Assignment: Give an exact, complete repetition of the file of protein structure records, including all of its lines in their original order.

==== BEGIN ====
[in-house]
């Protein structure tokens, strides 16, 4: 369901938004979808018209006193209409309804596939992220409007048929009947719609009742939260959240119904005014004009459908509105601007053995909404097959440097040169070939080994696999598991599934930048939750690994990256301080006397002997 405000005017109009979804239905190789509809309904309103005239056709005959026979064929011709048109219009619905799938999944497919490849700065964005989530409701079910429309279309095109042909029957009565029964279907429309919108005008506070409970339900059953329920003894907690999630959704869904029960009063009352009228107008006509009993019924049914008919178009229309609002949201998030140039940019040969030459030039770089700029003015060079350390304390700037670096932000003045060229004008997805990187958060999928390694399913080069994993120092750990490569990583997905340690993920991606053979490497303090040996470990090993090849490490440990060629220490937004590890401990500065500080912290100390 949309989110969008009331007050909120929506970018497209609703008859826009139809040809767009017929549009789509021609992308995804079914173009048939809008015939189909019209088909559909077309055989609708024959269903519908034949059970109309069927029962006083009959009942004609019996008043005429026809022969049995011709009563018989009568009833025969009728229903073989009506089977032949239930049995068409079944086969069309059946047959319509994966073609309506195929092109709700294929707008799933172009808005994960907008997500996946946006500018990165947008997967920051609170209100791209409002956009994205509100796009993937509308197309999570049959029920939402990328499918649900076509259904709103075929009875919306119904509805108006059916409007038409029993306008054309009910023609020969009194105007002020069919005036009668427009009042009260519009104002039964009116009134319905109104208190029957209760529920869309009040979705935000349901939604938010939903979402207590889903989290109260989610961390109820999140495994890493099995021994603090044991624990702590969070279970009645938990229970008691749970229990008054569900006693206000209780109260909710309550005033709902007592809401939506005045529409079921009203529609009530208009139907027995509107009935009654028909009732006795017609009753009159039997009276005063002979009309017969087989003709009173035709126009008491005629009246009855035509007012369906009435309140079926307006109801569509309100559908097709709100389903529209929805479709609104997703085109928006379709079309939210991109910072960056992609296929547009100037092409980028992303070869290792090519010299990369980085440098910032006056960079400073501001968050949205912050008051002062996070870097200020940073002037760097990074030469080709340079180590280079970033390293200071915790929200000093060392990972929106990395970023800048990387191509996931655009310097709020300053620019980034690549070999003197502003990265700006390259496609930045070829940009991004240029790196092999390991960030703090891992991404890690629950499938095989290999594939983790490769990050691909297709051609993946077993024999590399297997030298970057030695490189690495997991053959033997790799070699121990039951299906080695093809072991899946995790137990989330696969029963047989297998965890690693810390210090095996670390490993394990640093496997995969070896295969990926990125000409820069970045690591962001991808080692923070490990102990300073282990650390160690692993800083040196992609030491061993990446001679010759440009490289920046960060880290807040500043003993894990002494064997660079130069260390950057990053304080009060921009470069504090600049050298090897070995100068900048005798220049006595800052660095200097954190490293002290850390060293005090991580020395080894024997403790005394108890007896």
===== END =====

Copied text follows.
[in-house]
């Protein structure tokens, strides 16, 4: 369901938004979808018209006193209409309804596939992220409007048929009947719609009742939260959240119904005014004009459908509105601007053995909404097959440097040169070939080994696999598991599934930048939750690994990256301080006397002997 405000005017109009979804239905190789509809309904309103005239056709005959026979064929011709048109219009619905799938999944497919490849700065964005989530409701079910429309279309095109042909029957009565029964279907429309919108005008506070409970339900059953329920003894907690999630959704869904029960009063009352009228107008006509009993019924049914008919178009229309609002949201998030140039940019040969030459030039770089700029003015060079350390304390700037670096932000003045060229004008997805990187958060999928390694399913080069994993120092750990490569990583997905340690993920991606053979490497303090040996470990090993090849490490440990060629220490937004590890401990500065500080912290100390 949309989110969008009331007050909120929506970018497209609703008859826009139809040809767009017929549009789509021609992308995804079914173009048939809008015939189909019209088909559909077309055989609708024959269903519908034949059970109309069927029962006083009959009942004609019996008043005429026809022969049995011709009563018989009568009833025969009728229903073989009506089977032949239930049995068409079944086969069309059946047959319509994966073609309506195929092109709700294929707008799933172009808005994960907008997500996946946006500018990165947008997967920051609170209100791209409002956009994205509100796009993937509308197309999570049959029920939402990328499918649900076509259904709103075929009875919306119904509805108006059916409007038409029993306008054309009910023609020969009194105007002020069919005036009668427009009042009260519009104002039964009116009134319905109104208190029957209760529920869309009040979705935000349901939604938010939903979402207590889903989290109260989610961390109820999140495994890493099995021994603090044991624990702590969070279970009645938990229970008691749970229990008054569900006693206000209780109260909710309550005033709902007592809401939506005045529409079921009203529609009530208009139907027995509107009935009654028909009732006795017609009753009159039997009276005063002979009309017969087989003709009173035709126009008491005629009246009855035509007012369906009435309140079926307006109801569509309100559908097709709100389903529209929805479709609104997703085109928006379709079309939210991109910072960056992609296929547009100037092409980028992303070869290792090519010299990369980085440098910032006056960079400073501001968050949205912050008051002062996070870097200020940073002037760097990074030469080709340079180590280079970033390293200071915790929200000093060392990972929106990395970023800048990387191509996931655009310097709020300053620019980034690549070999003197502003990265700006390259496609930045070829940009991004240029790196092999390991960030703090891992991404890690629950499938095989290999594939983790490769990050691909297709051609993946077993024999590399297997030298970057030695490189690495997991053959033997790799070699121990039951299906080695093809072991899946995790137990989330696969029963047989297998965890690693810390210090095996670390490993394990640093496997995969070896295969990926990125000409820069970045690591962001991808080692923070490990102990300073282990650390160690692993800083040196992609030491061993990446001679010759440009490289920046960060880290807040500043003993894990002494064997660079130069260390950057990053304080009060921009470069504090600049050298090897070995100068900048005798220049006595800052660095200097954190490293002290850390060293005090991580020395080894024997403790005394108890007896």